Language Learning 101 @ Your Library

Today’s guest post comes to us courtesy of Scott M., of the West End library. You can learn a little more about Scott, and all of our contributors, at the About Us page.

I love languages and language learning, I guess you could say, other than working at the library, languages and language learning are my passion.  The library is an incredible place to find resources on language learning, the science of linguistics, and learning in general.

Western Carolina University = image source

Image spotted at Western Carolina University pages.

There are countless promises in advertising of programs that will get you speaking another language easily in no time, with little or no effort on your part. Some of these programs can teach certain things really well, and most of them are available through the library, but I think we all know that some effort and multiple sources of information are required to really master a language.

Pimsleur language programs are an all-audio system of learning languages developed by Dr. Paul Pimsleur, these programs can quickly teach the basics of the language you’re learning, drill the basics really well, and are quite repetitive, so you will never forget what you learn. The library also has a wonderful language learning program available in app form or on your computer called Mango Languages . Mango is an electronic learning program that has flashcards, brief grammar notes, and voice comparison. Download Mango on your smartphone and you’ll be able to practice anywhere, anytime you have a moment free. That’s not all: the library has countless books, audio-programs, and other tools!

You can also find a lot of information about linguistics, the science of languages, which can cover topics like language learning, but also some great topics like the evolution of languages, extinct languages, and languages in danger of becoming extinct.  Some excellent books that I’ve enjoyed on these topics are:

The Science Times Book of Language and Linguistics –  Language columns that have appeared in the Science Times section of the New York Times.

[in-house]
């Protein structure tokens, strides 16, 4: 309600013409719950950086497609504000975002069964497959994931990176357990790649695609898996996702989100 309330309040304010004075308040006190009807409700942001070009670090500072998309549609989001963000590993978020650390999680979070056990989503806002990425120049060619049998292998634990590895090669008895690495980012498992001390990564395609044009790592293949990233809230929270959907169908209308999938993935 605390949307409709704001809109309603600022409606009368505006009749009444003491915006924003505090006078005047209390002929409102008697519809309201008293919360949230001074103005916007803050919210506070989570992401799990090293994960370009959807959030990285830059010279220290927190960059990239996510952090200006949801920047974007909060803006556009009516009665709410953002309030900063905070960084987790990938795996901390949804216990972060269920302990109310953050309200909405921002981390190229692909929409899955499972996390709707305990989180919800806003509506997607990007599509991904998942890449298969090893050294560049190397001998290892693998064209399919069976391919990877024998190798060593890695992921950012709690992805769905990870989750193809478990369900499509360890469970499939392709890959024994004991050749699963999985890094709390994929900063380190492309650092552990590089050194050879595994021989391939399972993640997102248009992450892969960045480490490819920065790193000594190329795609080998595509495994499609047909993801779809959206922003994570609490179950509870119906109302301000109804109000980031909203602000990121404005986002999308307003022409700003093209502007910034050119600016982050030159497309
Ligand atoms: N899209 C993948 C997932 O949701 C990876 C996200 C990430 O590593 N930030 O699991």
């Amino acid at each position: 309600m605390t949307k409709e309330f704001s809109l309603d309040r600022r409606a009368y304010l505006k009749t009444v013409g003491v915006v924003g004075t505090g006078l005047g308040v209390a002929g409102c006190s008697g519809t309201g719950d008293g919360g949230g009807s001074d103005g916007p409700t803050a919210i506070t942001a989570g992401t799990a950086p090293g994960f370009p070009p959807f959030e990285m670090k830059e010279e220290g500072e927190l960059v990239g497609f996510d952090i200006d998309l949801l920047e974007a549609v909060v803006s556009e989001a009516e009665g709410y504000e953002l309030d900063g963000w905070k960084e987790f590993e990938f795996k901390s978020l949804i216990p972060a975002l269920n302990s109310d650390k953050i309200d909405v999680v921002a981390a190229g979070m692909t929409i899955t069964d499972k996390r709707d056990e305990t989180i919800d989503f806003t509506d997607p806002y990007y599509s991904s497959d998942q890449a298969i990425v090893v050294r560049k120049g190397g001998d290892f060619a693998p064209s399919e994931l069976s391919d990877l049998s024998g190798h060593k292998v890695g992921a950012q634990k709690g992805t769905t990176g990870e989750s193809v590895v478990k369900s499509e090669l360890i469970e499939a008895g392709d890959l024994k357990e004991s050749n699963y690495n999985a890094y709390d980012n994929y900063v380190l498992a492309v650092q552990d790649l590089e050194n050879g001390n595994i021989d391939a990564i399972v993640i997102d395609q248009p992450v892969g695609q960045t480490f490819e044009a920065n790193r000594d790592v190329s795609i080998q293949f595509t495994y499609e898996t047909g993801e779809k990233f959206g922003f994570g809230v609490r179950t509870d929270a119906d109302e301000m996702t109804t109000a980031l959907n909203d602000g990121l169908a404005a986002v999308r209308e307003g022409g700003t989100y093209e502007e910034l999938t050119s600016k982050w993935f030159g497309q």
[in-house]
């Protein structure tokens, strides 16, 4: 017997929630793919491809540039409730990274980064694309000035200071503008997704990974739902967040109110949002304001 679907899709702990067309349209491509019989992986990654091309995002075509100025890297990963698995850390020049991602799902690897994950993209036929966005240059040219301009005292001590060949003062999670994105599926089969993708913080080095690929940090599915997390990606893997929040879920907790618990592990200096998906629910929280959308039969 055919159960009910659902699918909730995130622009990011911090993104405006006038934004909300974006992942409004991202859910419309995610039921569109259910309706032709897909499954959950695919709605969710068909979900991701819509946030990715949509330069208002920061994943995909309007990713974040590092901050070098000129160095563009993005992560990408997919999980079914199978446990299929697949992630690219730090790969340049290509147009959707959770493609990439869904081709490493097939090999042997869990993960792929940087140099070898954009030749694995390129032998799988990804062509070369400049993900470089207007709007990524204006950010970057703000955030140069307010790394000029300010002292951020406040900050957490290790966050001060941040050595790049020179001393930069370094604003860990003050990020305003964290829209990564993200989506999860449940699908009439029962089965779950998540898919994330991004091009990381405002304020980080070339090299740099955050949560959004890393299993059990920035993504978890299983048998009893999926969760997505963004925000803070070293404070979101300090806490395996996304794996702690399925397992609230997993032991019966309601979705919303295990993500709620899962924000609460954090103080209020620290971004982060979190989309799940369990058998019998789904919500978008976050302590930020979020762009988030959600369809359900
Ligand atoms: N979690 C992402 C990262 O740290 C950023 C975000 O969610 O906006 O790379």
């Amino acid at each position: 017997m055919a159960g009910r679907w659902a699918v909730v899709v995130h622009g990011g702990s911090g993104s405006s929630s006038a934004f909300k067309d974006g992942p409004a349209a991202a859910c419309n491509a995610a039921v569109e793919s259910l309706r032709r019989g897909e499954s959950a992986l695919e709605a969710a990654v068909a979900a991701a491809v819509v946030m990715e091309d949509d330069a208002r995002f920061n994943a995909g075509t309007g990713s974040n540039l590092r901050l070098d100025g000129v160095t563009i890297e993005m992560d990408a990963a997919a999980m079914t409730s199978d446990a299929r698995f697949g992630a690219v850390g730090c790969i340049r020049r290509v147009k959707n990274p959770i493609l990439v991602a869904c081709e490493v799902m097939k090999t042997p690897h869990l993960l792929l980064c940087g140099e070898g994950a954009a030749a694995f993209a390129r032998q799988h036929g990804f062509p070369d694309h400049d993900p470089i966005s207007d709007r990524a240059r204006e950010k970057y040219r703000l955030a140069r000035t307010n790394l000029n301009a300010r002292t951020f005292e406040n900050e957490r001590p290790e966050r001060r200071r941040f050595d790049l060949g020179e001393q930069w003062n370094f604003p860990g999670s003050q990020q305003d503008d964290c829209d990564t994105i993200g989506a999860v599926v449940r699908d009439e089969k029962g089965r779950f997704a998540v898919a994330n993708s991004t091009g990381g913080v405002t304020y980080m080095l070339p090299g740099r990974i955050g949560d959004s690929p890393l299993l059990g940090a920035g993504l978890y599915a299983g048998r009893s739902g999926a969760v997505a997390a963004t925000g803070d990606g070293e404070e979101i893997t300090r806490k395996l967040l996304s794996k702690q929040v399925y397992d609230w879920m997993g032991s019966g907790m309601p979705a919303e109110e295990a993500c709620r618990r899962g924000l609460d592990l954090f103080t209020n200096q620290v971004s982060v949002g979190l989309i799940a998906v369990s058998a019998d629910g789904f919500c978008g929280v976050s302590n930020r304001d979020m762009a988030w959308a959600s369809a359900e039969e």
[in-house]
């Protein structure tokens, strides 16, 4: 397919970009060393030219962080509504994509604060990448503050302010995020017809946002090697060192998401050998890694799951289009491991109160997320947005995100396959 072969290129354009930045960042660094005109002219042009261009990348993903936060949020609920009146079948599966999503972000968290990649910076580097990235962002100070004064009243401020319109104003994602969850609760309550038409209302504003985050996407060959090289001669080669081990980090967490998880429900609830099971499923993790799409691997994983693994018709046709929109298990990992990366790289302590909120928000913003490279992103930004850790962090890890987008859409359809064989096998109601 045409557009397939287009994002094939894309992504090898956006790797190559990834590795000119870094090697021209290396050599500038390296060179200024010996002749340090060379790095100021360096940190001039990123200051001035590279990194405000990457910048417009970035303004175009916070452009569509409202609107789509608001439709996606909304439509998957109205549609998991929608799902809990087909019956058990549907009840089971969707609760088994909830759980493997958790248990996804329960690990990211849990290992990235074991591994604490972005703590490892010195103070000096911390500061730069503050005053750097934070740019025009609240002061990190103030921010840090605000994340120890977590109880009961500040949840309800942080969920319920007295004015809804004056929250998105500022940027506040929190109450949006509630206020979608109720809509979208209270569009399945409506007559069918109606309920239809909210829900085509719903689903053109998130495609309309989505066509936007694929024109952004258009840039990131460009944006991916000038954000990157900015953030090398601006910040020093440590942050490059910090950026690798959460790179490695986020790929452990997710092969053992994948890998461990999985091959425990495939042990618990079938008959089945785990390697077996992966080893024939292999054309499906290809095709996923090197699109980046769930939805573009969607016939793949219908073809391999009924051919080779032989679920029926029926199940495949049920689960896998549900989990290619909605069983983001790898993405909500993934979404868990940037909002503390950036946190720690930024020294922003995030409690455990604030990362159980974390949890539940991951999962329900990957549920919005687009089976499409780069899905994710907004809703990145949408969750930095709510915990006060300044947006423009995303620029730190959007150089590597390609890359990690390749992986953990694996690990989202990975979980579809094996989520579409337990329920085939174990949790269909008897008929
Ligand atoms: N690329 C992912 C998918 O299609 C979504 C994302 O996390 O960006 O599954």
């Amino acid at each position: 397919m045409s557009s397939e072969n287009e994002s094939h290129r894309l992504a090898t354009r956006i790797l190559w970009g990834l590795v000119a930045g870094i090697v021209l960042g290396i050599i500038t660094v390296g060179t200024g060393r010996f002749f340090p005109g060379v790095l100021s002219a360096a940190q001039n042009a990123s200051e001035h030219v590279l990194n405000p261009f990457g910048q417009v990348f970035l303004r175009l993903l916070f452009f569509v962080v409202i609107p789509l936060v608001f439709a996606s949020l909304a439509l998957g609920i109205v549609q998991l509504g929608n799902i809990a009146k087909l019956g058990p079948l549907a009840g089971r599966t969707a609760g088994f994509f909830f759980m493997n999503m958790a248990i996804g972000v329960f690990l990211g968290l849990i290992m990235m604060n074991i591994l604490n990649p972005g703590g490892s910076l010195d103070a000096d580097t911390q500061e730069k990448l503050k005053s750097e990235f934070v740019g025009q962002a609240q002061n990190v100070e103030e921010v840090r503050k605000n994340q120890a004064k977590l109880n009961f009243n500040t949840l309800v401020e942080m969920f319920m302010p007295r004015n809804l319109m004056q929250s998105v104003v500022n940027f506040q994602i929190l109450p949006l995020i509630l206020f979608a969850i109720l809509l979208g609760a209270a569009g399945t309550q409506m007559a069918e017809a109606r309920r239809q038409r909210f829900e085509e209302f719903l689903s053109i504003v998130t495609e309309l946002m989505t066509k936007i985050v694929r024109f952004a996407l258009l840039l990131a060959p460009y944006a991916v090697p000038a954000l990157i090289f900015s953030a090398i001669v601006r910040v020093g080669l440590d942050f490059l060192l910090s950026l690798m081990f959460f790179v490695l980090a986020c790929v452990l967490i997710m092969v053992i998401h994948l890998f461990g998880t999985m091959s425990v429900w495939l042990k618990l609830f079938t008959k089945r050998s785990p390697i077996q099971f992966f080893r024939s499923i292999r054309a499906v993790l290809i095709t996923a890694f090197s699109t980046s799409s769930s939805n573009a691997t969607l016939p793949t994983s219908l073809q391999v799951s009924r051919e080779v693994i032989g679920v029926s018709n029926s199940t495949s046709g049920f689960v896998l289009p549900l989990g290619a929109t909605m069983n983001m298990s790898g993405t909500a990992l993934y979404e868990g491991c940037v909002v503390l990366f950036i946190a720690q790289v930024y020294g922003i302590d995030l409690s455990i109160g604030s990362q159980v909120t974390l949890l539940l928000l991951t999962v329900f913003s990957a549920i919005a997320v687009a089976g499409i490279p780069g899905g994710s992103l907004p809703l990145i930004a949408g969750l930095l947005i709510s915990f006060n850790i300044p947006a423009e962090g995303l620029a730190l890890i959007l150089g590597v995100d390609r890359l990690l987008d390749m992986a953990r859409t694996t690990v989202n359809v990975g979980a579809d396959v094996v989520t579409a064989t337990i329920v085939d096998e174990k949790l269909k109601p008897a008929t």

The Last Speakers:  The Quest to Save the World’s Endangered Languages – By David K. Harrison.

The Language Instinct – By Steven Pinker

Fluent in 3 Months – By Benny Lewis

There are also some great informational books about specific languages that are not instructional in learning the language, but are nonetheless great to read, such as:

Born to Kvetch : Yiddish Language and Culture in all its Moods – By Michael Wex

The Mother Tongue : English & How it Got That Way – By Bill Bryson

Made in America : An Informal History of the English Language in the United States – also by Bill Bryson

Another great topic for those interested in language learning is learning in general.  I’ve found these titles to be pretty helpful:

The Art of Learning : A Journey in the Pursuit of Excellence – By Josh Waitzkin

Learning how to Learn : The Ultimate Learning and Memory Instruction – By Jerry Lucas

Another way the library can help you on your language learning journey is through classes and conversation groups.  Whether Italian conversation or Korean for beginners to Let’s Speak English or Let’s Learn Spanish! for kids, there are plenty of opportunities to engage your family in language learning activities.  Check out the events section of our website to find out more!

Learning a language is not a quick fix thing that is achieved in a short period of time. You also don’t have to spend a lot of money to get the results you’re looking for.  We don’t have to buy into the gimmicks we see in advertising.     At the library we have resources to support you in your linguistic journey whether you are a beginner or advanced learner.  Actually, no matter what you choose to pursue, we’ve probably got you covered!

There are also a couple of great FREE resources that I wanted to mention that are not library resources:

duolingo – Duolingo is a free downloadable language learning app that can help you learn French, Spanish, Portuguese, Italian, or German.  It is online, interactive, and set up like a game in which you compete against other learners. – Often there are groups that meet-up through this website to practice learning together.  A great way to get actual experience interacting with others.

Have fun learning!

–Scott M.



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5 responses to “Language Learning 101 @ Your Library

  1. Another reason why libraries are so important! Great article.

  2. Very informative. Thanku! :)

    • thanks for this informative post. I heartily endorse There are hundreds of options. I haven’t joined a language learning group yet. I belong to a group called Free and Almost Free in Pittsburgh. CLP programs are very often listed, probably the majority of programs at Main and Downtown.

  3. Pingback: Connecting Kids With Culture | Eleventh Stack

  4. Pingback: Francophile | Eleventh Stack

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